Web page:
Interim Police Chief Perez Delivers Far-Reaching Plans for Department

Work plan includes Ballew arrest investigation and wide-ranging community outreach

Published : Thursday, April 19, 2018 | 5:33 AM

Pasadena Interim Chief of Police John E. Perez, who assumed command of the department on April 18, 2018.

Pasadena Interim Chief of Police John E. Perez, who assumed command of the department on April 18, 2018, pictured earlier this week.

Interim Police Chief John E. Perez, in his first appearance before a City Council committee, delivered a far-reaching and ambitious plan for the Pasadena Police Department Wednesday evening, as part of his first Chief’s Monthly Report.

The report was notable in that it spoke to several specific community concerns and complaints including the topics of police misconduct and the violent 2017 arrest of Altadena resident Christopher Ballew, which resulted in head injuries and a broken leg.

Said Perez, in opening his report, “Our approach includes a learning environment focused on enhancing awareness, understanding, and relationship building between the Community and its Police Department.”

Perez added that the change in command of the department “provides a unique opportunity to undertake an assessment of various issues currently facing the department.”

The department has now hired the Washington D.C.-based Police Foundation to perform an independent review of the controversial death of Reginald Thomas Jr., while in police custody in 2016, as well as a wide-ranging overview of the Department, Perez said.

“The Police Foundation will,” he said, “conduct an independent assessment of outreach efforts and programming and will make recommendations for comprehensive and sustainable initiatives to increase community engagement. A written report will be presented.”

In his report, Perez described the Foundation as a “nationally recognized leader in advancing policing through innovation and science in a variety of ways, including the review of critical incidents, as well as implementing best practices.

As described on their website, “The purpose of the Police Foundation is to help the police be more effective in doing their job, whether it be deterring robberies, intervening in potentially injurious family disputes, or working to improve relationships between the police and the communities they serve. To accomplish our mission, we work closely with police officers and police agencies across the country, and it is in their hard work and contributions that our accomplishments are rooted.”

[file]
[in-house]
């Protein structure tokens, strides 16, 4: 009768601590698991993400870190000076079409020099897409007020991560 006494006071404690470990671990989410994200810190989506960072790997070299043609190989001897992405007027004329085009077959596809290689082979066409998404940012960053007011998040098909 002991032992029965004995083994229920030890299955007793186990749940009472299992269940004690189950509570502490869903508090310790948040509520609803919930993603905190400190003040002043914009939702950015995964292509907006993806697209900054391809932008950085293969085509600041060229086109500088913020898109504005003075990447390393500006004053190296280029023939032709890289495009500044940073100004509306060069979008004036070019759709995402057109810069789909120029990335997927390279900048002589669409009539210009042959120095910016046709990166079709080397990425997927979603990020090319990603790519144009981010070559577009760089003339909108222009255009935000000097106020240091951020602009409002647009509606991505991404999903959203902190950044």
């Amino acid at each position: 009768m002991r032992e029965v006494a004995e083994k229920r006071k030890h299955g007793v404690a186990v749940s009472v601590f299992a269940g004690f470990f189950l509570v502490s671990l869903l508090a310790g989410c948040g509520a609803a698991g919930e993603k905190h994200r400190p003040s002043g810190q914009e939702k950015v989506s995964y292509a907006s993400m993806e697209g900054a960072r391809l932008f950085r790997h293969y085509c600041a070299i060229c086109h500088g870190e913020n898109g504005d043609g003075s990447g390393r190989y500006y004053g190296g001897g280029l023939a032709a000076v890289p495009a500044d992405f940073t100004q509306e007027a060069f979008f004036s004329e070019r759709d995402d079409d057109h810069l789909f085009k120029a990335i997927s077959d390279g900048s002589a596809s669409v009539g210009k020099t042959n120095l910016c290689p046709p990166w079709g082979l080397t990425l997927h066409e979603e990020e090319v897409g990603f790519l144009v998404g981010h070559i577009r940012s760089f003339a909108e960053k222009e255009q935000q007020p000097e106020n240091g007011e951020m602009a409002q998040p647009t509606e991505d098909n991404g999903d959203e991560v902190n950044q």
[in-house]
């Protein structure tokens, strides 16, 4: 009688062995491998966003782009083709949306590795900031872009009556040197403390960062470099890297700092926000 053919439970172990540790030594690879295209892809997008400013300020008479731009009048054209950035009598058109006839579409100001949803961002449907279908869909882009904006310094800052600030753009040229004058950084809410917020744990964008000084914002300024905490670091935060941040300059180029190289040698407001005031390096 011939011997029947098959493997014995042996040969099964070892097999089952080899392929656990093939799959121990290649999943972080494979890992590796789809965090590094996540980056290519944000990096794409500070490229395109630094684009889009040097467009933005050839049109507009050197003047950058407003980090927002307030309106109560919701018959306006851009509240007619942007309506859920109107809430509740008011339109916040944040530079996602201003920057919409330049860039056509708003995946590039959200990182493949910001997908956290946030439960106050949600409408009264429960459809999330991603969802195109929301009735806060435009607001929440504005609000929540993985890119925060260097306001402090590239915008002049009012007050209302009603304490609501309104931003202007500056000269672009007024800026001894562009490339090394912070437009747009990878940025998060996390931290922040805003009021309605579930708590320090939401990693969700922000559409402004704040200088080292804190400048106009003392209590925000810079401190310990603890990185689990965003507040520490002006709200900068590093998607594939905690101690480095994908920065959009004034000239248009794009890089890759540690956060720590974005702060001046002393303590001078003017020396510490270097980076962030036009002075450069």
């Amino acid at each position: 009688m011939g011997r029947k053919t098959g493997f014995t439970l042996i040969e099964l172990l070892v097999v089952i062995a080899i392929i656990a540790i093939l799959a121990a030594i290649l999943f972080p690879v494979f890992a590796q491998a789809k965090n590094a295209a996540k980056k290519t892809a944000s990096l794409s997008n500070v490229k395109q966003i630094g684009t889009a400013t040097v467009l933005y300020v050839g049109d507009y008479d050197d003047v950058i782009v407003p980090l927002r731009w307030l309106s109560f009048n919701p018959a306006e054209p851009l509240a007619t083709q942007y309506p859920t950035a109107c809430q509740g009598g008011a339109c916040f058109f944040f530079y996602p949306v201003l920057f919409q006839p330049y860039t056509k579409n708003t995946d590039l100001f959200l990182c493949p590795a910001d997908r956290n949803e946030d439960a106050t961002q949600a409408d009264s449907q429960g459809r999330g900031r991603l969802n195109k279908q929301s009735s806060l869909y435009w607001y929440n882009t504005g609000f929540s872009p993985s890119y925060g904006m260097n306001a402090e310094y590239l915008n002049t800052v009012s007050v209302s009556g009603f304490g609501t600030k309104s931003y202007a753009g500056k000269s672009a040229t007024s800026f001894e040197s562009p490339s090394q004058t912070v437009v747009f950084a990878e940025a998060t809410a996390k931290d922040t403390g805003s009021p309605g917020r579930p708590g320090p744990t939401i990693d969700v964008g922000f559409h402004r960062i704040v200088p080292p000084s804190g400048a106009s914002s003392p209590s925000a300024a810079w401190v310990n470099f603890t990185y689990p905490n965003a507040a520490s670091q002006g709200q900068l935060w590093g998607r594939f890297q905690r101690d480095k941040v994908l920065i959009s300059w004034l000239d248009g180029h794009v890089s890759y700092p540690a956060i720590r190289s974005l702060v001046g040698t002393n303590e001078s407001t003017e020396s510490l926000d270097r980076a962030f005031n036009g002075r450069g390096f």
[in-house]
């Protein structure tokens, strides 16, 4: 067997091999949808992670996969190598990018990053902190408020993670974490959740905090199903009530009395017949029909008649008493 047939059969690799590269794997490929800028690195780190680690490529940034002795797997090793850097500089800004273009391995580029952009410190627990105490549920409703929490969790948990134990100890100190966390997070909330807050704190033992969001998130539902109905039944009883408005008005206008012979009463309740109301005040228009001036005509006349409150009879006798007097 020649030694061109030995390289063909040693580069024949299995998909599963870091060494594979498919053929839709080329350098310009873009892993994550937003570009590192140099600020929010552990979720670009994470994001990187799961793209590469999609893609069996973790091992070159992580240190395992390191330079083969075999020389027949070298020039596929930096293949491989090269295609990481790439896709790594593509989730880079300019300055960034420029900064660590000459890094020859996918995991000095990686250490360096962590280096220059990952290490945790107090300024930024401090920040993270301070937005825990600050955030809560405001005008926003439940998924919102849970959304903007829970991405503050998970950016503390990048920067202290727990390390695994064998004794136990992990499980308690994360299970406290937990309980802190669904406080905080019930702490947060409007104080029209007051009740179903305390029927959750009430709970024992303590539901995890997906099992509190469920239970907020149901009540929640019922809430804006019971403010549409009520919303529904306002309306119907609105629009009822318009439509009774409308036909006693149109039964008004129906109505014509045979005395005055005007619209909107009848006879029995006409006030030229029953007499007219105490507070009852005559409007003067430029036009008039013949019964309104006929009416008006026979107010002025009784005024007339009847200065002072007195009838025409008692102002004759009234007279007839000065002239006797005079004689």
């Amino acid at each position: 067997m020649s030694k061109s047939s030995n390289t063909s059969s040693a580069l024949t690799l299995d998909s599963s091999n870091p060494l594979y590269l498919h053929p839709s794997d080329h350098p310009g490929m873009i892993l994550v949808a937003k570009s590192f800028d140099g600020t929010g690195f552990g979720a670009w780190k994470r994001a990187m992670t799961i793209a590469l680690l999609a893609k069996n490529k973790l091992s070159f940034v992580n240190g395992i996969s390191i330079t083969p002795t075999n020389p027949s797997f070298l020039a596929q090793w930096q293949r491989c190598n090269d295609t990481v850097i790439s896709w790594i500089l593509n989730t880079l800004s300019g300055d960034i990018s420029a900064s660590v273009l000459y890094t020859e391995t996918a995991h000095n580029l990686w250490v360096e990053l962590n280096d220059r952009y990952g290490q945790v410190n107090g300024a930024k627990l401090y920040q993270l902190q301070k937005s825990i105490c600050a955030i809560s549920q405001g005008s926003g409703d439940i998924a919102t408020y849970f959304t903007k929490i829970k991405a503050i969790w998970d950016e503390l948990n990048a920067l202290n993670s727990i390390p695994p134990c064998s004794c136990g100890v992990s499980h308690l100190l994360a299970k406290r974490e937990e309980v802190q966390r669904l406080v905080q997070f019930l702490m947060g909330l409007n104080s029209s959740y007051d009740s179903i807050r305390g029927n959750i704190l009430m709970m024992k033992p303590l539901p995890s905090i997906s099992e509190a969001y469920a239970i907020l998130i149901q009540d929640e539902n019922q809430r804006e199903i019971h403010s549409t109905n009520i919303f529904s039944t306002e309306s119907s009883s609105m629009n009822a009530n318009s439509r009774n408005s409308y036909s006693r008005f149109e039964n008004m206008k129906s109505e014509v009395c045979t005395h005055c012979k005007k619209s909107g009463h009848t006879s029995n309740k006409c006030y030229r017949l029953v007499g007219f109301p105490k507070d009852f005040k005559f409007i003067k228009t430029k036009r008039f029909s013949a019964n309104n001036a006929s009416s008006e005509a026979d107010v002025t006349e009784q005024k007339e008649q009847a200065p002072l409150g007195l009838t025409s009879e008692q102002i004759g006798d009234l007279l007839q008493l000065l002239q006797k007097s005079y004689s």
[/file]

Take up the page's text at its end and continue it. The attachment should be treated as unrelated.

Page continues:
The Foundation will develop a quarterly training for all members of the Department, with specifically-designed community education and enrichment courses.

Perez reported that “By the end of May over 300 employees will have engaged in principled policing education through the State’s Peace Officers Standards & Training Commission. The educational platform is focused on community relationships, fairness, respect, & trustworthiness, as well as avoiding labeling and improving communication.”

The Foundation will also undertake a review of the Department’s Gun Purchase Waiver letter for sworn employees over the last three years. Former Police Lieutenant Vasken Gourdikian was indicted in March for allegedly selling more than 100 guns illegally, and subsequently resigned from the force.

Up until June 2017, Pasadena police officers—similar to other sworn law enforcement officials throughout California—have been able to request such letters from their employer as allowed by California law. The letters can be used by officers to seek a waiver of the 10-day waiting period for personal firearm purchases or other authorization to purchase rifles not available to the public. Then-Police Chief Phillip Sanchez, who had reportedly signed numerous such letters, temporarily suspended the practice.